This year I have implemented student data tracking as one of my primary focuses to drive my instruction. I’ve been using daily exit tickets for years, and they would help me decide if I need to reteach a skill. But I wasn’t tracking the data in a way that motivated my students and doing it daily seemed impossible when I tried. I have over 100 students! This year I have a system that I have managed to tweak, maintain, and really push my students and me!
STUDENT DATA TRACKING THAT YOU CAN KEEP UP WITH
THE SYSTEM THAT WORKS FOR ME
Each week, my students take a 5-question multiple choice quiz over the standard or standards that we learned that week. This will take some students five minutes and other students 20 minutes, so I always have some extension activities or Scholastic magazines ready. When students finish, they show me the done sign, and I grade it in front of them. If students earn a 100, I collect it; if students miss any questions, I mark the problems incorrect, and students must rework the problem. The goal is that 80% of students have earned an 80% or higher. This tells me that, as a class, we are ready to move on to another standard.
I write the percent mastery on the board and use the data from my first class to motivate my second, third, and fourth classes to beat the previous classes’ mastery. There will be a collective cheer if they are able to beat the previous class, which is pretty awesome. It motivates students who rush through their work to slow down and it does not shame individuals who don’t hit the 80% because it is anonymous. Then, I color in a bar graph to track the standard on my mastery wall. Each class has a bar, and it takes about two seconds to color in.
Before a benchmark or before state testing, I can look at the mastery wall to decide what skills need the most practice. While it is not individualized to each specific student’s need, it gives me a good idea of where most students need the most work.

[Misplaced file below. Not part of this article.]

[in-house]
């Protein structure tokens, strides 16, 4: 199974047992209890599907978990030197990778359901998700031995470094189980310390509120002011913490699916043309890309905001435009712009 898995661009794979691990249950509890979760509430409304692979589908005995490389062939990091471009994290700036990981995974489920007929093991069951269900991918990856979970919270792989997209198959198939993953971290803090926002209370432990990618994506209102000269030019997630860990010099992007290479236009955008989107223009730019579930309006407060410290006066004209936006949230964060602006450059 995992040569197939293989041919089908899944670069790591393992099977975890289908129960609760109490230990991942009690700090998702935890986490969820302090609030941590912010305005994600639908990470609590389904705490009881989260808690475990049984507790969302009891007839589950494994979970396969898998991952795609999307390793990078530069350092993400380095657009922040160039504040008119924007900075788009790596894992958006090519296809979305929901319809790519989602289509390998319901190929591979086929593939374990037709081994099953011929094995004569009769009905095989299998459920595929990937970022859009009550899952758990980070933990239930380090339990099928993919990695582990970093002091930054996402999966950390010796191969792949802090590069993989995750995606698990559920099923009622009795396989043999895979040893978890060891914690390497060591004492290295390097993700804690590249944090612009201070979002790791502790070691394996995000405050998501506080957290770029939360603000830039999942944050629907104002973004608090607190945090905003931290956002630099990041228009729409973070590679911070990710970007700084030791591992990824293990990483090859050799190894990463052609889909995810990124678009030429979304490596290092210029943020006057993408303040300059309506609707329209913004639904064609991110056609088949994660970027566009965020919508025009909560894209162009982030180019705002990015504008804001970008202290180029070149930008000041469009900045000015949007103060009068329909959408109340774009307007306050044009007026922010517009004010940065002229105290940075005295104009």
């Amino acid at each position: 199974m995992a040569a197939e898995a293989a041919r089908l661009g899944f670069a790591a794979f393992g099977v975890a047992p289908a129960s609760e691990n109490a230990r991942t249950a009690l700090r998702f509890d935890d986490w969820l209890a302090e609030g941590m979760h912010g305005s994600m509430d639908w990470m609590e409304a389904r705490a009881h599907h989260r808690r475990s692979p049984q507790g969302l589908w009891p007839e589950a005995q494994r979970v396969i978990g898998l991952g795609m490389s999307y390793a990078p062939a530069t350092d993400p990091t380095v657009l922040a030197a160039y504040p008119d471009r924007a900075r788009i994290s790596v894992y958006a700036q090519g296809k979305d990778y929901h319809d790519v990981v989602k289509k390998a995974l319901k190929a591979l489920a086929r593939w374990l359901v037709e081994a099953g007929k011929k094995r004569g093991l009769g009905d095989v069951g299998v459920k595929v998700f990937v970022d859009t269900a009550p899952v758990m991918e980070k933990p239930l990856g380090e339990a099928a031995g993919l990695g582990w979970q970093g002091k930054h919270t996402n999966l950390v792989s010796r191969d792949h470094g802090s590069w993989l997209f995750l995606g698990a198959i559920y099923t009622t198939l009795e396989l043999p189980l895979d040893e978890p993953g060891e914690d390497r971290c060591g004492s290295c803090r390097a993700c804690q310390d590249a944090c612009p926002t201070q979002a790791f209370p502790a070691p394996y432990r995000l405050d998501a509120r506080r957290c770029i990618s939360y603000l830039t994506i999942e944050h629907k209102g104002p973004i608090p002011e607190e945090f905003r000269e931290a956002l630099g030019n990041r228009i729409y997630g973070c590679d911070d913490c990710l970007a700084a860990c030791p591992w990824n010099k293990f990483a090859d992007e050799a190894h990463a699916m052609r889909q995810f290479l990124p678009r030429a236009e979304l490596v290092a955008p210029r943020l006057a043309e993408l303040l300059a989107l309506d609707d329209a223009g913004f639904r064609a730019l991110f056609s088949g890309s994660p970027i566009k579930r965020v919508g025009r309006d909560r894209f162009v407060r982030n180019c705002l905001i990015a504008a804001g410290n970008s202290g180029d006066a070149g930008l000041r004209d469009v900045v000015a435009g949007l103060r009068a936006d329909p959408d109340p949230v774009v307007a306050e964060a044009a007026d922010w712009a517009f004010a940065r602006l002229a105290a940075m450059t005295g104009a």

I like this system because I can do almost everything during the class period. I can grade, track, and motivate before students leave the classroom. If the data isn’t looking as great, falling between 60% and 69%, then I ask students for suggestions on how we can improve that data for the next week. #studentownership Usually students who did not earn an 80% will reflect on why.
How To Start STUDENT DATA TRACKING
Student data tracking can start really small. I used to only track each class period’s averages on the board. My gradebook did all of the work, so it was a low lift. You could track homework completion by writing the percent completed on the board after collecting it. You could track averages on unit tests or individual skills on unit tests. I also track how they do on specific skills, too, but again, the grading program does all of this work for me. Whatever you decide to track, make sure it is something you can keep up with. When I tried to track how each individual student did on a daily exit ticket, I kept it up for maybe a week. You might consider tying goals to an incentive to motivate students even further.
Many of my other amazing coworkers including, Kelly Phillips and Mary Bachelor, also have the goal that 80% of students will earn an 80% or higher, and they do track individual students progress on a data wall. They are amazing! Many of these teachers have the student go put the sticker or symbol by their name after scoring an 80 or higher.
Student data tracking does not have to be an advanced teacher move. Start small and focus on positive data only! What student data are you tracking? What has worked in your classroom?